Juliette Fowler Communities is a unique faith-based, intergenerational community of residents at various life-stages.  Located on 25 picturesque acres, Juliette Fowler Communities provides independent and assisted living, a Five-Star Quality Rated skilled nursing and rehabilitation center, memory care and affordable senior housing.  As the only certified I’m Still Here® Center for Excellence in Dementia Care in Dallas and one of only three in Texas, Fowler’s program employs evidence-based techniques to adapt experiences to an individual’s cognitive abilities and strengths. It has also been named a Great Place to Work in the Aging Services Industry in 2018, 2019 and 2020.  Additionally, on the grounds is The Ebby House, a residence for young women, ages 18-24, at risk for homelessness due to neglect, abuse, and aging out of the foster care system. The Ebby House program instills life skills and provides mentoring, health care, education, career guidance and job training. Additional services of Juliette Fowler Communities include foster and adoption services. Visit fowlercommunities.org or call 214.827.0813.  

FYI, additional resource: https://www.huduser.gov/portal/periodicals/em/fall13/highlight1.html

U.S. Department of Housing and Urban Development's Office of Policy Development and Research

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Kick Off Party for Visionary Women Luncheon (FRONT) Barbara Bradfield, hostess of Kick Off Party; April Patterson, representing Deloitte, recipient of the Erika McKenzie Volunteer Award; (BACK) Jolie Humphrey, representing the Visionary Women Award Honoree AWARE; Nicole Gann, president and CEO, Juliette Fowler Communities; Miranda Sullivan, recipient of the Juliette Fowler Faith and Service Award; Michelle Feavel, Visionary Women Luncheon Chair

Over 80 guests, including Juliette Fowler Communities Visionary Women Award recipients, board members, previous Visionary Women honorees, supporters and staff gathered on February 27 at the lakeside home of Barbara Bradfield to celebrate the upcoming Visionary Women Luncheon, which will feature keynote speaker Leeza Gibbons on May 1. Guests enjoyed panoramic views of White Rock Lake along with a garden-themed table of culinary delights provided by Deb Crabb of Grace Café.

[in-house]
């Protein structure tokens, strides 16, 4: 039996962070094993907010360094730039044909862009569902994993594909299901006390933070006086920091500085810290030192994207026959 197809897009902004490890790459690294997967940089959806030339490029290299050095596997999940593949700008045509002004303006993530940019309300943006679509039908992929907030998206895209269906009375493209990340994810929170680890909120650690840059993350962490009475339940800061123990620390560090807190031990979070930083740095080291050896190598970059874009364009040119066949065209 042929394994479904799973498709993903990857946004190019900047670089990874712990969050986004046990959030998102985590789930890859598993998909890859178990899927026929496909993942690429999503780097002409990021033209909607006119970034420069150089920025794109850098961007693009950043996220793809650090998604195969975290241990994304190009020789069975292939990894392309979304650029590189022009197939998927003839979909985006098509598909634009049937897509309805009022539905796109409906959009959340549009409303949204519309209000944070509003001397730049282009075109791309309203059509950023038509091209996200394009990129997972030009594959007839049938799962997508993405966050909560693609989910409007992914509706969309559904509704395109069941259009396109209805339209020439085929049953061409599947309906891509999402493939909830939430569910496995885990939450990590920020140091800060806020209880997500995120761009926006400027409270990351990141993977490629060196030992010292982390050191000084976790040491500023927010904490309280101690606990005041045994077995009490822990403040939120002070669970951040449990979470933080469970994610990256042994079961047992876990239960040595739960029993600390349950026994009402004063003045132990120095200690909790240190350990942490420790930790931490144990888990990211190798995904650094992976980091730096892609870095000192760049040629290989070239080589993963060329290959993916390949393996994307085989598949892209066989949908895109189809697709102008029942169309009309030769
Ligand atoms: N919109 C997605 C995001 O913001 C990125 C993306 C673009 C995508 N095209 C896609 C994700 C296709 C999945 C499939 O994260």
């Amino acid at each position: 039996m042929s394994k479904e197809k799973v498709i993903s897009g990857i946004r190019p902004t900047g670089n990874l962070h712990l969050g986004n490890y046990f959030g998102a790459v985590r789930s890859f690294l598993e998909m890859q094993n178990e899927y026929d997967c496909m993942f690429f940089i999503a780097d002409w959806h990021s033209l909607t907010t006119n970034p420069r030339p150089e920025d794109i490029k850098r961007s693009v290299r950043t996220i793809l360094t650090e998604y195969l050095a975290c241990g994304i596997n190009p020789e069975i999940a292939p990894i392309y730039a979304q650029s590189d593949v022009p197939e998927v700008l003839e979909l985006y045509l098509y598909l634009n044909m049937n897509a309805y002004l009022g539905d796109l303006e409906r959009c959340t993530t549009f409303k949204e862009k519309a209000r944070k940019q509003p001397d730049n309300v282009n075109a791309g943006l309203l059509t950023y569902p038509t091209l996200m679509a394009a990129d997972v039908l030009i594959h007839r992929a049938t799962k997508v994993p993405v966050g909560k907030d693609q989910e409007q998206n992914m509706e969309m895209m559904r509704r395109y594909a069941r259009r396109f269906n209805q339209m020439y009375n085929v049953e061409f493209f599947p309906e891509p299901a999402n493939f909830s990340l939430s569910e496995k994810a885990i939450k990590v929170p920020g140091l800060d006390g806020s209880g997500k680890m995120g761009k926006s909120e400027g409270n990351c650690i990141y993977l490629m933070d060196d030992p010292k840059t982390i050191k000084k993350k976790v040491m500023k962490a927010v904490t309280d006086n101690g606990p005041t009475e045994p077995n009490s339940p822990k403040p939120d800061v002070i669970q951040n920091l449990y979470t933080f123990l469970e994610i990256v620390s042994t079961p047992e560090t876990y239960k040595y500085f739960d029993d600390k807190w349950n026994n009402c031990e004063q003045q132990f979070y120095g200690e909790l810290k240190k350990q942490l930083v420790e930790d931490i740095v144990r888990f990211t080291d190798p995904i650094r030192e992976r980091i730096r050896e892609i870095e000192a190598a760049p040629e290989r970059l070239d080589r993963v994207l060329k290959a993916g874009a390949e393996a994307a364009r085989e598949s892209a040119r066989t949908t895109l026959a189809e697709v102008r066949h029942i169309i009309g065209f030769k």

Representatives from AWARE, the 2020 Visionary Women Award recipient, included AWARE’s president Jolie Humphrey and president elect, Barbara Glass, as well as Stacey Angel, Judy Jarmon Diamond, Holly Miori, and Carol Stabler.  Representatives from Deloitte, the 2020 recipient of the Erika McKenzie Volunteer Award, included Nolen Cornett, Roslyn Gumbel, and April Patterson. The third award recipient who will be honored May 1 at the Visionary Women Luncheon, Miranda Sullivan, a junior at TCU and the recipient of the Juliette Fowler Faith and Service Award, was also in attendance.

Nicole Gann, president and CEO, Juliette Fowler Communities, began the program thanking hostess Barbara Bradfield, welcoming guests, and thanking Visionary Luncheon media sponsors CultureMap and NBC 5. She continued that the Visionary Women Luncheon is an important opportunity to honor the founders of organization and spread its mission of serving children and youth as well as elders, with a special focus on dementia services for the 2020 luncheon event. She recognized two past Visionary Women Award recipients in attendance, Patti Hardman and Marca Lee Bircher. Additionally, she highlighted the family of the late Erika McKenzie, Juliette Fowler Communities’ former and beloved volunteer coordinator, board member and namesake of the Erika McKenzie Volunteer Award. Her husband, The Rev. Dr. Don McKenzie, and family members Laurie Tipton, Don McKenzie, and Shelbie McKenzie were in attendance. Before turning the program over to Luncheon Chair Michelle Feavel, she also recognized Honorary Luncheon Chairs Mary and Roland Bandy.

Feavel highlighted the accomplishments of the three award recipients who will be honored at the luncheon: AWARE, Deloitte, and Miranda Sullivan. She also announced Leeza Gibbons as the guest speaker and shared that she is not only an Emmy Award-Winning TV/radio personality, philanthropist, and New York Times best-selling author, but also a tireless advocate for caregivers. After losing both her grandmother and mother to Alzheimer’s, she started the Leeza Gibbons Memory Foundation as well as Leeza’s Care Connection to provide support for caregivers. Feavel encouraged attendees to spread the word and encourage others to sponsor tables for what will be one of the most incredible Visionary Women luncheons to date.

Tickets are $200, and sponsorships are available. Contact Jamie Rodgers,  jamier@fowlercommunities.org, 214-818-0342.  Visit https://fowlercommunities.org/visionary-women-luncheon/